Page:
A mainland Internet essayist arrested last year after calling for greater democracy in Hong Kong was convicted of subversion but released with a suspended sentence Friday in an unexpected gesture of leniency by the Chinese government.
In a separate case, relatives and overseas human rights groups expressed alarm on Friday about the unexplained detention of an elderly military surgeon who exposed the government's initial coverup of the SARS epidemic last year.
The release of the Internet essayist, Du Daobin, was reported by the official New China News Agency. About 2,000 people across the country, including prominent lawyers, scholars and writers, had signed a petition on the Internet on his behalf and had called on the ruling Chinese Communist Party to stop using the nation's subversion laws to punish people who criticize the government.
Police have repeatedly shut down the Web site hosting the petition, which cited international human rights declarations.
Du, 40, was convicted of "overtly instigating and subverting the state power by way of slander" in connection with 26 articles he posted on the Internet between May 2002 and October 2003, when he was detained, the news agency said. A court in the city of Xiaogan in China's central Hubei province, where Du lives, handed down a suspended three-year prison term and placed him on a form of probation for four years.
Other Chinese dissidents convicted of subversion in recent years have received prison terms of as long as 10 years. The news agency said the court was lenient because Du "was quite cooperative during interrogation."
Reached by telephone, Du's attorney, Mo Shaopin, said Du would be barred from publishing essays during his probation and for an additional two years. He said Du had 10 days to appeal the verdict and sentence.
Wu Wei, a college lecturer who manages one of the Internet sites on which Du posted his essays and who helped organize the petition demanding his release, said the ruling was a victory for Chinese citizens trying to protect their legal rights and demonstrated that the government was "considering the influence of public opinion."
But he said it also showed that the government "still considers speech a crime." As long as the government keeps vaguely worded subversion laws on the books, he said, "the right to free speech of Chinese citizens cannot be guaranteed, and cases like Du's will continue to occur at any time." At least 54 people are in Chinese prisons on charges related to their use of the Internet for political or religious activities.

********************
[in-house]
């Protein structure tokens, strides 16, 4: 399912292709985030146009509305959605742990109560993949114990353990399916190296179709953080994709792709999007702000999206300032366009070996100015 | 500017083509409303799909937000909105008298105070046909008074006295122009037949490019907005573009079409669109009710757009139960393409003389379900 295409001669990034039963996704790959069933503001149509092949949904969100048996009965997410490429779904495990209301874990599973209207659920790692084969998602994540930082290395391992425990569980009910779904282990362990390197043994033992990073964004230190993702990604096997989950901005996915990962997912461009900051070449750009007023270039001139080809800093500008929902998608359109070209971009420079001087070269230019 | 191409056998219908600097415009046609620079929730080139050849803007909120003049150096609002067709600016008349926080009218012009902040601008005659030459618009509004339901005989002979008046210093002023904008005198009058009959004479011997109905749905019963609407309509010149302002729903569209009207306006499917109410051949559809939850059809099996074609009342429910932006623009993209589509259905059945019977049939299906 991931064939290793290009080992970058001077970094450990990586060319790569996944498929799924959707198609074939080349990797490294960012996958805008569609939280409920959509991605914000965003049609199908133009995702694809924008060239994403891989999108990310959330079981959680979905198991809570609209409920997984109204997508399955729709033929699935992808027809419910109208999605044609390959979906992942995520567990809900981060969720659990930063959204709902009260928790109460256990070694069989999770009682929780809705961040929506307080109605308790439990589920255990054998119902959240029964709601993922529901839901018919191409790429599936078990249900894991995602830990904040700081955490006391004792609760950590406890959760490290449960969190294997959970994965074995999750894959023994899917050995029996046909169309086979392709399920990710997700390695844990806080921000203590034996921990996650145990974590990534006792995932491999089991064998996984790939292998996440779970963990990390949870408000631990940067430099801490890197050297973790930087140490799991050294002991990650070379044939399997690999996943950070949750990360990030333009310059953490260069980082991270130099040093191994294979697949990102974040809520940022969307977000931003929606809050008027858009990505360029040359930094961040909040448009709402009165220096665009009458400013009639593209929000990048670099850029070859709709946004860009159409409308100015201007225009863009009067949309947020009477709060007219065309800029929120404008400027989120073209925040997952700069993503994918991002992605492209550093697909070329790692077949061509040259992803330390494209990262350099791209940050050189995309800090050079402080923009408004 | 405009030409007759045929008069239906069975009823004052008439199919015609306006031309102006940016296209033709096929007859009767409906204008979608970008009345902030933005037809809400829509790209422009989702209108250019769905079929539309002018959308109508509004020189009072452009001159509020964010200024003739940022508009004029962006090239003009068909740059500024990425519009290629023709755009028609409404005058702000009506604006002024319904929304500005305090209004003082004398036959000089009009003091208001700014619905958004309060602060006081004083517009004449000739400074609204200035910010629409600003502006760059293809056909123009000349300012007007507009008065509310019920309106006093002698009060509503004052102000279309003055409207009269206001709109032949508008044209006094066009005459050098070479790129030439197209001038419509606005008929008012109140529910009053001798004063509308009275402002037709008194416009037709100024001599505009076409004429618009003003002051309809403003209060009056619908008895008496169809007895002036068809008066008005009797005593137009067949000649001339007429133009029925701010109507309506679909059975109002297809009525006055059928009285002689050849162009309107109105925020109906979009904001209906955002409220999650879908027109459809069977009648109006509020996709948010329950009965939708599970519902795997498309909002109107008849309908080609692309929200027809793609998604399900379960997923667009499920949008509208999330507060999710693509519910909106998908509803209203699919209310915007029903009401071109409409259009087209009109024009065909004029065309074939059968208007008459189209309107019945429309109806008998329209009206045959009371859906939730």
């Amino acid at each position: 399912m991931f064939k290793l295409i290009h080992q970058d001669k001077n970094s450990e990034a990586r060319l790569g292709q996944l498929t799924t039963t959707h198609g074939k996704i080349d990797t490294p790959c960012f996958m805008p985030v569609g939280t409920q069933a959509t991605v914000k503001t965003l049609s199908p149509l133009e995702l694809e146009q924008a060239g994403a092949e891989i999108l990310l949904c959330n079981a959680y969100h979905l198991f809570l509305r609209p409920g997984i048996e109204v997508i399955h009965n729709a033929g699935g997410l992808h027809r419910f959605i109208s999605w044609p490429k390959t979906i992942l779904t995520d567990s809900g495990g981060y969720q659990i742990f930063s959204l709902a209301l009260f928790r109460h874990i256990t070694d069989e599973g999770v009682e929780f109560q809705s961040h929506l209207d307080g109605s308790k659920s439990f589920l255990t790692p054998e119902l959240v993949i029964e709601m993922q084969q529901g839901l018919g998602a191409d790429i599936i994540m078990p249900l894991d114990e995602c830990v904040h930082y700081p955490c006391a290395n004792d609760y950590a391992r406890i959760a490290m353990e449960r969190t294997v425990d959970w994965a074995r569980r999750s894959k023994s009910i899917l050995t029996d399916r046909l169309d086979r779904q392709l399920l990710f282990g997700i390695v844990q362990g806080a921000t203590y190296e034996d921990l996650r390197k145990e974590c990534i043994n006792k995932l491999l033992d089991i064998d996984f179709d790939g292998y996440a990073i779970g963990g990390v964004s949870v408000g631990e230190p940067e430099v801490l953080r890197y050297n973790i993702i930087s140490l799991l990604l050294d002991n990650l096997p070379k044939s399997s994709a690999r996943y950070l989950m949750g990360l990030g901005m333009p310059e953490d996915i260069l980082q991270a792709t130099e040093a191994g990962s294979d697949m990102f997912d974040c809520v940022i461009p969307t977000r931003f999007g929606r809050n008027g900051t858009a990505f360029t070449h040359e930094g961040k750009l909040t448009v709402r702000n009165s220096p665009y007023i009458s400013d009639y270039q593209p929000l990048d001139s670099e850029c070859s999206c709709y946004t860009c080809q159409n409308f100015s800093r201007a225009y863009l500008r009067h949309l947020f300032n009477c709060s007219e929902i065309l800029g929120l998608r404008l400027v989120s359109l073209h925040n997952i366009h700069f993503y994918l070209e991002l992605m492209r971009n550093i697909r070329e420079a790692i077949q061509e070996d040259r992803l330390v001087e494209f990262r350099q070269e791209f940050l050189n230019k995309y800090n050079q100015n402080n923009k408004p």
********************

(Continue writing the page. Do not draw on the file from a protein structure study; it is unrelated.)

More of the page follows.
In the separate case, relatives and human rights groups urged the Chinese government to release Jiang Yanyong, 72, the doctor who helped expose the SARS coverup and who recently called on the party to admit it erred in ordering the 1989 Tiananmen Square massacre.
Jiang and his wife were detained June 1 during a police roundup of dissidents before the anniversary of the June 4, 1989, crackdown on pro-democracy demonstrations in the square. Many of the detained individuals have been released in the past few days, but Jiang and his wife remain in custody.
Jiang's daughter, Jiang Rui, who lives in the United States, said by e-mail that she feared police were preparing to charge him with subversion and had timed his arrest during the annual June roundup to disguise their plan and prevent a public outcry.
She said authorities had asked her brother to deliver her father's dentures and his razor, a sign that he might not be released soon. She said authorities also passed him a note from their mother indicating that the couple would not be able to visit her in California this summer as they had planned.
The U.S.-based group Human Rights Watch urged China to release the doctor and his wife immediately. "China wants to project an image of progress and rule of law," Sam Zarifi, deputy director of the group's Asia division, said in a statement. "But Dr. Jiang's arbitrary detention shows that this government is not bound by constraints."